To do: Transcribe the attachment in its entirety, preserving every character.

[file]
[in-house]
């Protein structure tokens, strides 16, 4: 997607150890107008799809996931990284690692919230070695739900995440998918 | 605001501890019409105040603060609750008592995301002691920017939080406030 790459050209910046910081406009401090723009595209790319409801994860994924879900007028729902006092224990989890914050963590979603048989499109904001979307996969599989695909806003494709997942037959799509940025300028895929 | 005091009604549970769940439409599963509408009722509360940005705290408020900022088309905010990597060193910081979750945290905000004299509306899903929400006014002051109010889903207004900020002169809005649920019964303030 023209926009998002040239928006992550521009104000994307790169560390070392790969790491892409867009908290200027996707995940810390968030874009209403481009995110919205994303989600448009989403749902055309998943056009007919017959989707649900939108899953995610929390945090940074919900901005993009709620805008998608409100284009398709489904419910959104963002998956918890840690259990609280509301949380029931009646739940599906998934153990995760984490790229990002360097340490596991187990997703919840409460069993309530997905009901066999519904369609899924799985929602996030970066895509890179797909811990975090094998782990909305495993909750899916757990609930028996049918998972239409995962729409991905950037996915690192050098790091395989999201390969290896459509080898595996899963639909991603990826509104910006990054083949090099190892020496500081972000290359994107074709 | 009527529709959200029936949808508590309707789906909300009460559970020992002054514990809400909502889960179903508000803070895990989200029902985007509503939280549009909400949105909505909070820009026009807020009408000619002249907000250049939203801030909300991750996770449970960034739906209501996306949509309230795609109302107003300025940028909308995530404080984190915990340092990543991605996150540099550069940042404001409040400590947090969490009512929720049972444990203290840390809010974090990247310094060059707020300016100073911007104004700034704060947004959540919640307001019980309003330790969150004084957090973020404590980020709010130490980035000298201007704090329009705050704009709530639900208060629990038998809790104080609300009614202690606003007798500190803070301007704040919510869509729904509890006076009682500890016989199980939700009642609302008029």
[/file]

[in-house]
């Protein structure tokens, strides 16, 4: 997607150890107008799809996931990284690692919230070695739900995440998918 | 605001501890019409105040603060609750008592995301002691920017939080406030 790459050209910046910081406009401090723009595209790319409801994860994924879900007028729902006092224990989890914050963590979603048989499109904001979307996969599989695909806003494709997942037959799509940025300028895929 | 005091009604549970769940439409599963509408009722509360940005705290408020900022088309905010990597060193910081979750945290905000004299509306899903929400006014002051109010889903207004900020002169809005649920019964303030 023209926009998002040239928006992550521009104000994307790169560390070392790969790491892409867009908290200027996707995940810390968030874009209403481009995110919205994303989600448009989403749902055309998943056009007919017959989707649900939108899953995610929390945090940074919900901005993009709620805008998608409100284009398709489904419910959104963002998956918890840690259990609280509301949380029931009646739940599906998934153990995760984490790229990002360097340490596991187990997703919840409460069993309530997905009901066999519904369609899924799985929602996030970066895509890179797909811990975090094998782990909305495993909750899916757990609930028996049918998972239409995962729409991905950037996915690192050098790091395989999201390969290896459509080898595996899963639909991603990826509104910006990054083949090099190892020496500081972000290359994107074709 | 009527529709959200029936949808508590309707789906909300009460559970020992002054514990809400909502889960179903508000803070895990989200029902985007509503939280549009909400949105909505909070820009026009807020009408000619002249907000250049939203801030909300991750996770449970960034739906209501996306949509309230795609109302107003300025940028909308995530404080984190915990340092990543991605996150540099550069940042404001409040400590947090969490009512929720049972444990203290840390809010974090990247310094060059707020300016100073911007104004700034704060947004959540919640307001019980309003330790969150004084957090973020404590980020709010130490980035000298201007704090329009705050704009709530639900208060629990038998809790104080609300009614202690606003007798500190803070301007704040919510869509729904509890006076009682500890016989199980939700009642609302008029």